B&B: Any highlights along the way?
HS: Ten years is a long time and we have had our share of successes and highlights. We have been proud of what we have been able to achieve within a relatively short span of time. Some of the highlights are that today, we are consistently ranked amongst the top firms in the country and these rankings are not based on the size of the firm but on the quality of our work and transactions. We are increasingly being recognised for our work beyond our traditional strengths of projects and infrastructure. Even though we are a reasonably large firm today, we pride ourselves more on the quality and depth of our team, quality of transactions and clients. Measured on these criteria, we are comparable to any other firm.
We have always worked to short term targets, medium term plans and a long term vision. To give you an example, when we shifted our office from Defence Colony to Friends Colony, we doubled our office size. Moving to a larger office is always something we have looked at with optimism as well as a bit of concern – you don’t want to bite off more than you can chew. I thought this office would be good for the next 10 years, but we started running out of space in 3 years! Then when we moved to our present office at Adhchini, which was once again twice the size of the Friends Colony office, we thought this would be good enough for some time. However. within a year and a half we had to take up additional space and finally an additional floor in the same building. We currently have 25,000 sq feet of space in our Delhi office.
B&B: Any achievements you are particularly proud of?
HS: We are particularly proud of the fact that we are increasingly being recognised as the “go to” lawyers in areas beyond our traditional strengths of infrastructure, especially in M&A/PE and project finance. I have always maintained that quality is not the exclusive repository of the large firms. In fact, the global trend is that qualitatively smaller firms are better – a fact that is reflected in several client satisfaction ratings in India too.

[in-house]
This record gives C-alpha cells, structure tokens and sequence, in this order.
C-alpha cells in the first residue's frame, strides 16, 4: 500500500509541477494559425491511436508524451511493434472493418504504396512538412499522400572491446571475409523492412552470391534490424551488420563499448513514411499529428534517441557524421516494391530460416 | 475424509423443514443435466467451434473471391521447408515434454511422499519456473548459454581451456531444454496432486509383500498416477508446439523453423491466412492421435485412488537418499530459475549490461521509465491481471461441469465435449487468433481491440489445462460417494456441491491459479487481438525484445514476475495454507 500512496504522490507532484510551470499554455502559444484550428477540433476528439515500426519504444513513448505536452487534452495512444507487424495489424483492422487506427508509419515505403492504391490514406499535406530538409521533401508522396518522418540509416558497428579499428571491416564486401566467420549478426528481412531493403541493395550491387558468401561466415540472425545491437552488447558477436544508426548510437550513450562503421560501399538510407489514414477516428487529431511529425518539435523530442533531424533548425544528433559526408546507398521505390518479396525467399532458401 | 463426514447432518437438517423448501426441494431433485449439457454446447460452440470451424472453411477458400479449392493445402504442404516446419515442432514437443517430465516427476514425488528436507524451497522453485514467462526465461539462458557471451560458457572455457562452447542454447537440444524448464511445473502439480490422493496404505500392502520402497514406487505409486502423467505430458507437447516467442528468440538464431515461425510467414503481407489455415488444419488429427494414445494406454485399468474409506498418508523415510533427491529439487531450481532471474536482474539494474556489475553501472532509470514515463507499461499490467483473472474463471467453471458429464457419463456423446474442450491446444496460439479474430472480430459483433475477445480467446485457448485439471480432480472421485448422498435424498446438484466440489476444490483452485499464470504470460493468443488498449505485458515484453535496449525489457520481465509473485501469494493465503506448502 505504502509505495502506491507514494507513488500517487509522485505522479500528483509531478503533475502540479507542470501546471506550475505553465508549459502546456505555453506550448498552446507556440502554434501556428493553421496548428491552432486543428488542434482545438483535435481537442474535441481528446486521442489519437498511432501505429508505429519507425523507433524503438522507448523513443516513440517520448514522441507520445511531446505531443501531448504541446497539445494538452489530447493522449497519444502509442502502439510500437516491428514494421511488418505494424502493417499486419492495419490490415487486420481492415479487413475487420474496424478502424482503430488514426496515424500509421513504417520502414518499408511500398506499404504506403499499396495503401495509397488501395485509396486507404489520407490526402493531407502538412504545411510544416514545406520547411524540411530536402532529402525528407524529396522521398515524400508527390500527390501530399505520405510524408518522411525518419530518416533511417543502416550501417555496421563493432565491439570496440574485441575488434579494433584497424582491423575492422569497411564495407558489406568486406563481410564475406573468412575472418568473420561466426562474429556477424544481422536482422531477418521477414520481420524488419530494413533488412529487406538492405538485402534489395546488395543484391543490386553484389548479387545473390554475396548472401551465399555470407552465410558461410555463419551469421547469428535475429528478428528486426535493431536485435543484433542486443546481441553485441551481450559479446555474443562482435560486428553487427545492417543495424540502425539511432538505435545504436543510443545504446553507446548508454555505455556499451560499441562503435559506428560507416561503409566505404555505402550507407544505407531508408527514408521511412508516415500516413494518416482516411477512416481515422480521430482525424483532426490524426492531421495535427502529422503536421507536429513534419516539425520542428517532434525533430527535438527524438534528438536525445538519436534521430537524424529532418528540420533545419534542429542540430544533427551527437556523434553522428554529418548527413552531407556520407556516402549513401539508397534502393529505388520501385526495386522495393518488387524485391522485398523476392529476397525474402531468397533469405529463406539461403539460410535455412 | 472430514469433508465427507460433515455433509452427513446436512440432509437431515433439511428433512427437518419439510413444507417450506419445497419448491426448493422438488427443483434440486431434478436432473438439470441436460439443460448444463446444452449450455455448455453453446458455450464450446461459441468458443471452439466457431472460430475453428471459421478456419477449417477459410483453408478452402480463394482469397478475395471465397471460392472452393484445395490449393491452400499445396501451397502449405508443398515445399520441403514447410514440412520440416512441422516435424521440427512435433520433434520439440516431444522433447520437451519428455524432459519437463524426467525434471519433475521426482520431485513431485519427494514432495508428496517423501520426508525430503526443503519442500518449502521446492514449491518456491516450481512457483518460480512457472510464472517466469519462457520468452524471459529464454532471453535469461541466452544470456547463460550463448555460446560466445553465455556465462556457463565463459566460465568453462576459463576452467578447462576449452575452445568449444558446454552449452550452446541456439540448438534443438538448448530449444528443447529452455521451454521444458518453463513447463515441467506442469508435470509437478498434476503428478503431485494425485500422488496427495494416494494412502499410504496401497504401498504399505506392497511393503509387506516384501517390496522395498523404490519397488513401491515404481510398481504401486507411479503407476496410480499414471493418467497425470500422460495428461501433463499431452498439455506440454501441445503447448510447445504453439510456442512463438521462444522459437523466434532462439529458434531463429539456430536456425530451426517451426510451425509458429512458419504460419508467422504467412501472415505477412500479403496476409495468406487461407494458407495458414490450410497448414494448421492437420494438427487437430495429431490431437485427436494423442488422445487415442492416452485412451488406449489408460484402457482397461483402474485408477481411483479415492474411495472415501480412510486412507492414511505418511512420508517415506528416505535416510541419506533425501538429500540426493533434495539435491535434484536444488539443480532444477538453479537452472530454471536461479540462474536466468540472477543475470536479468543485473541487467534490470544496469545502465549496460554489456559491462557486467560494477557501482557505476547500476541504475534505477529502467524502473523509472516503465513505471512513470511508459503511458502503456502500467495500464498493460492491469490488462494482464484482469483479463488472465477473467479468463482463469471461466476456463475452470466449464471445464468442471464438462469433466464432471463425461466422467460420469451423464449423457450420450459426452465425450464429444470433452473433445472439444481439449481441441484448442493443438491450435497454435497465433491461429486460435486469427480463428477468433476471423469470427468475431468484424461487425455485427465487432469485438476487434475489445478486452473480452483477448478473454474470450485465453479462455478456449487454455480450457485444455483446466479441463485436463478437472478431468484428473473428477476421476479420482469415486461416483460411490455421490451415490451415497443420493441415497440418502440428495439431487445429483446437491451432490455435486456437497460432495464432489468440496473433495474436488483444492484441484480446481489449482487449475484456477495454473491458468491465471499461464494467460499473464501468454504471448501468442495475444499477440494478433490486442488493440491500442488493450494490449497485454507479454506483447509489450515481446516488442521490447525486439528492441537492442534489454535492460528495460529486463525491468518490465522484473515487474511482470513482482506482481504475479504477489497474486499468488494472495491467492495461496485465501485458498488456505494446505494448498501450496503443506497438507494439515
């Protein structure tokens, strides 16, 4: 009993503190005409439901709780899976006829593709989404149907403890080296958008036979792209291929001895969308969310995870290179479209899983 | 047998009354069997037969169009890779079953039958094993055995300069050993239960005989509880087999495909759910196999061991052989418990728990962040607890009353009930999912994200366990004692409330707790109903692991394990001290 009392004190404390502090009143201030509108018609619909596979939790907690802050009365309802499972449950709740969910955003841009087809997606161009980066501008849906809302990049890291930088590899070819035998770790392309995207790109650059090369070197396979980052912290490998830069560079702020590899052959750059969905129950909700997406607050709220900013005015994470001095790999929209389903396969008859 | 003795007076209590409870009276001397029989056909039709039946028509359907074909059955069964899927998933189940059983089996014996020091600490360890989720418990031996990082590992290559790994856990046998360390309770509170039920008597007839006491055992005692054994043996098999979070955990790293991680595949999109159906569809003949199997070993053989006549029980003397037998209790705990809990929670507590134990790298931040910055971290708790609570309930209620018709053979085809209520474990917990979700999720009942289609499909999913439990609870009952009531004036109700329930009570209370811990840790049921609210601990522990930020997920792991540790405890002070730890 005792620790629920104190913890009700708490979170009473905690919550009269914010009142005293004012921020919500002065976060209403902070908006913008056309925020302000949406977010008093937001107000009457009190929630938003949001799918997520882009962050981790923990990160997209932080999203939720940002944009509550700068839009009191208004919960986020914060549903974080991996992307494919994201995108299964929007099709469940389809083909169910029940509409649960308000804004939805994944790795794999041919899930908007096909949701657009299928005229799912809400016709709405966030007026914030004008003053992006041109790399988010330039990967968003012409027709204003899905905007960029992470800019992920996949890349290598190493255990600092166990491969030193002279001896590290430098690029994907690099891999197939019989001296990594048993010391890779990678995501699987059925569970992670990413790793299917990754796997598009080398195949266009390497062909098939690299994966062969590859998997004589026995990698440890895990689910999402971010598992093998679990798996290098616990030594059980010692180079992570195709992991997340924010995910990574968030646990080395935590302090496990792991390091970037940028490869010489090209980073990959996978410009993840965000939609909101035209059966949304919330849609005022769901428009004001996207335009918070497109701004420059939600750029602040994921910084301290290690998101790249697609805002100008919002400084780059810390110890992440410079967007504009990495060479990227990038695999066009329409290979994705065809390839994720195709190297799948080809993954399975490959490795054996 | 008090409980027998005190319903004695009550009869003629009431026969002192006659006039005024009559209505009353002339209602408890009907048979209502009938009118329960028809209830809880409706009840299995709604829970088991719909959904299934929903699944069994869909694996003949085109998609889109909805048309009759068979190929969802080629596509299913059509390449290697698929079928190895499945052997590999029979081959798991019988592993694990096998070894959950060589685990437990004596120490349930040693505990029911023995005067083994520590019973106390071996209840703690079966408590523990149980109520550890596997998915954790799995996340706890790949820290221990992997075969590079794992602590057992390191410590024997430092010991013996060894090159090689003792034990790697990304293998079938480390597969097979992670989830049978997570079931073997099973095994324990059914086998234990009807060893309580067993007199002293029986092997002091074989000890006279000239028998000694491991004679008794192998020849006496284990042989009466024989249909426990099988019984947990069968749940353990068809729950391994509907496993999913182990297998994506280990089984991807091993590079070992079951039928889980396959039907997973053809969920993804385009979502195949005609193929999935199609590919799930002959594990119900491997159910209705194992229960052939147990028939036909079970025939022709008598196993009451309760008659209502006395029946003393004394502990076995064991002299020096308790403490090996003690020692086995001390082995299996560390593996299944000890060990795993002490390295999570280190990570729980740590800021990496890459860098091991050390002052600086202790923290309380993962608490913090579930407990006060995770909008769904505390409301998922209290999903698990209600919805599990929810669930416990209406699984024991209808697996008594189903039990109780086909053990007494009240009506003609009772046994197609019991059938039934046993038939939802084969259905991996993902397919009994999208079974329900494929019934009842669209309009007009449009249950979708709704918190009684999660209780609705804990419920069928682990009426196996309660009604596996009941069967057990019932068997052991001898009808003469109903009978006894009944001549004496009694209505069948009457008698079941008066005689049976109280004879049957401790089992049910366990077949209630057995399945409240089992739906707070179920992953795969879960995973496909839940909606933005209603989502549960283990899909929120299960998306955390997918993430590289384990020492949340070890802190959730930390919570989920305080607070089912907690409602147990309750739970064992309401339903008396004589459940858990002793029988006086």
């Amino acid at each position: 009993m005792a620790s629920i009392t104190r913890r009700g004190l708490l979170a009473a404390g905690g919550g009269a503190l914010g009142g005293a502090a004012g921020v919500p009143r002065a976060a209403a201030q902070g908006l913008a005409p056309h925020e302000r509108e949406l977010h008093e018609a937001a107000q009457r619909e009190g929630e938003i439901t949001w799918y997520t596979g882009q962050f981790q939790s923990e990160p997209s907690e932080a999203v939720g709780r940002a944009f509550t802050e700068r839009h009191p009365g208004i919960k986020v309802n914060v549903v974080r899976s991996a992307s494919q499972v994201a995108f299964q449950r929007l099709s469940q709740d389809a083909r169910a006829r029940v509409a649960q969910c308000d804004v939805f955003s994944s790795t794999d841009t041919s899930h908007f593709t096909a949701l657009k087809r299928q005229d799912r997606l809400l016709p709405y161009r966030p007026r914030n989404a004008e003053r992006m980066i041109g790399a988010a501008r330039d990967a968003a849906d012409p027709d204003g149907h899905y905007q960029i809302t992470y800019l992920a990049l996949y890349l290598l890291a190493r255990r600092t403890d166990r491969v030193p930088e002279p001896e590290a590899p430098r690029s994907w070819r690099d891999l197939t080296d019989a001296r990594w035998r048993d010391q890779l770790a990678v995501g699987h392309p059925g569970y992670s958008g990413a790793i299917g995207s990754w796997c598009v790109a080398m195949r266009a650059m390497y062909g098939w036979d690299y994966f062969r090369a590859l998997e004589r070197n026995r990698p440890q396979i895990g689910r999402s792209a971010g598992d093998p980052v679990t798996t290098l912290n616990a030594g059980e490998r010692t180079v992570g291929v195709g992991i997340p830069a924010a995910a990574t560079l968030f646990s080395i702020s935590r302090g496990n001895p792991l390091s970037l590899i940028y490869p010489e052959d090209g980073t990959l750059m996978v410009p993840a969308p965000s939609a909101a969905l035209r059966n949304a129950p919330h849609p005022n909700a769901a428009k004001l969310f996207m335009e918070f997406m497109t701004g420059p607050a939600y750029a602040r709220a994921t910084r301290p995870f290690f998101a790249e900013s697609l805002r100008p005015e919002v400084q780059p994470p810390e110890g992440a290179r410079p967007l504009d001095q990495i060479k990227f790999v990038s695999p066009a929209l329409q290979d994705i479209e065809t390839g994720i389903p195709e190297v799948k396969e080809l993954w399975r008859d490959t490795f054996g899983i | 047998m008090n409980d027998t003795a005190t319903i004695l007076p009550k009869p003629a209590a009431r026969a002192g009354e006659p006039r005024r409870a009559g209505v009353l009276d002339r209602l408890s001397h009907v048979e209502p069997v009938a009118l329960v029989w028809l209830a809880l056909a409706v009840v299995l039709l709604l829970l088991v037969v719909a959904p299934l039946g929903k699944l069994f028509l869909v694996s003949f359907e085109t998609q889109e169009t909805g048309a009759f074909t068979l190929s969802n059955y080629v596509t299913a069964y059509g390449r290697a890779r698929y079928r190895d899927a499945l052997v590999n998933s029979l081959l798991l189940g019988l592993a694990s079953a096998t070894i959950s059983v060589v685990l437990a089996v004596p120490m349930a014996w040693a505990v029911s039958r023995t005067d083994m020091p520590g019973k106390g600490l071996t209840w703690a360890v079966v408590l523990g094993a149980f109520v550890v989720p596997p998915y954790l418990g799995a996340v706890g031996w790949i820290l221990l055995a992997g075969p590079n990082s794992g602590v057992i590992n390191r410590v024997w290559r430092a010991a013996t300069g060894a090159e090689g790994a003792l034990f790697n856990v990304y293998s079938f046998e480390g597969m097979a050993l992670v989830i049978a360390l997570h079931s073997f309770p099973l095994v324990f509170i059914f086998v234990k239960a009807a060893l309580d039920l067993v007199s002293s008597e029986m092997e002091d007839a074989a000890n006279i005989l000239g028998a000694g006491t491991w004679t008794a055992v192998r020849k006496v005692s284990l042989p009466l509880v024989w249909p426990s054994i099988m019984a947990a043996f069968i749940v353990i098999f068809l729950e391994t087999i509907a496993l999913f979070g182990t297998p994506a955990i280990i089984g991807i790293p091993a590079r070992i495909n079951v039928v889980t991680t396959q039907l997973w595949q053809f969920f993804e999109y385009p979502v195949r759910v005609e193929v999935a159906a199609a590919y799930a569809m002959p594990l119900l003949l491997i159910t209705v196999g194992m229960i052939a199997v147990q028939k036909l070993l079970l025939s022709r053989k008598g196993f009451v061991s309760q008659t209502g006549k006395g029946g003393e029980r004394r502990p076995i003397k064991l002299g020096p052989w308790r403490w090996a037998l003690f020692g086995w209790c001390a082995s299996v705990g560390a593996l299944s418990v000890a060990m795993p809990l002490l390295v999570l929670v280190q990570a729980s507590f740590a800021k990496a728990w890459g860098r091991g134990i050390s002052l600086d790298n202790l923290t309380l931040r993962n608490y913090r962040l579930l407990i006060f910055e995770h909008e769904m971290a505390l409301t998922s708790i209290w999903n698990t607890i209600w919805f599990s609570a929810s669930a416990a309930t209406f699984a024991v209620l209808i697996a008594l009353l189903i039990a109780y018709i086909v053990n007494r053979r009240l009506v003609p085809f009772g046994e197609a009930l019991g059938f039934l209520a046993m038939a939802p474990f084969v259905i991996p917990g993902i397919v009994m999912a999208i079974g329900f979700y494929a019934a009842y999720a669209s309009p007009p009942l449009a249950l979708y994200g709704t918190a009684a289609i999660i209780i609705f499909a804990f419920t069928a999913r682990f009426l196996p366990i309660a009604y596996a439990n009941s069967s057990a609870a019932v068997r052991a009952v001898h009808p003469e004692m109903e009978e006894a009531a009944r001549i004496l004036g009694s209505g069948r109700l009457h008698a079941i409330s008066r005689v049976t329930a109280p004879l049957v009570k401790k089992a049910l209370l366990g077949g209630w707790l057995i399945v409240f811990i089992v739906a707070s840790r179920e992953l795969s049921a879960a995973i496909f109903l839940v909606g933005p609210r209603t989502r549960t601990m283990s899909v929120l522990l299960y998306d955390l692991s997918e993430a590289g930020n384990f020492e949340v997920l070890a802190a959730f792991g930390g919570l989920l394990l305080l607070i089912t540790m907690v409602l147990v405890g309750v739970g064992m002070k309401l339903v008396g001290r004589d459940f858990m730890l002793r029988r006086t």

B&B: How did you steer the firm’s growth?
HS: We have managed to work to short-term targets and medium-term plans consistent with our long term vision. Our strength is that at the leadership, we have a “buy-in” to these plans, since each of them have been involved in the formulation of these targets, plans and vision. For instance, over the last five years we have expanded to become a full-service firmas we added litigation, tax and project finance partners. Our plans are aggressive and so far we have met these targets consistently.
I now tend to play a mentorship role and the execution responsibilities are shared by all the partners and the team.
B&B: And what is your role in the management of the firm?
HS: Firm management works at two levels – The organisation level visioning and plans on the one part and execution of the vision and plans on the other. On formulation of the plans and their execution, all decisions are always made by the partners collectively. I do not take these decisions alone. That is the reason we are all aligned to the plans and are committed to growing at a certain pace and trajectory.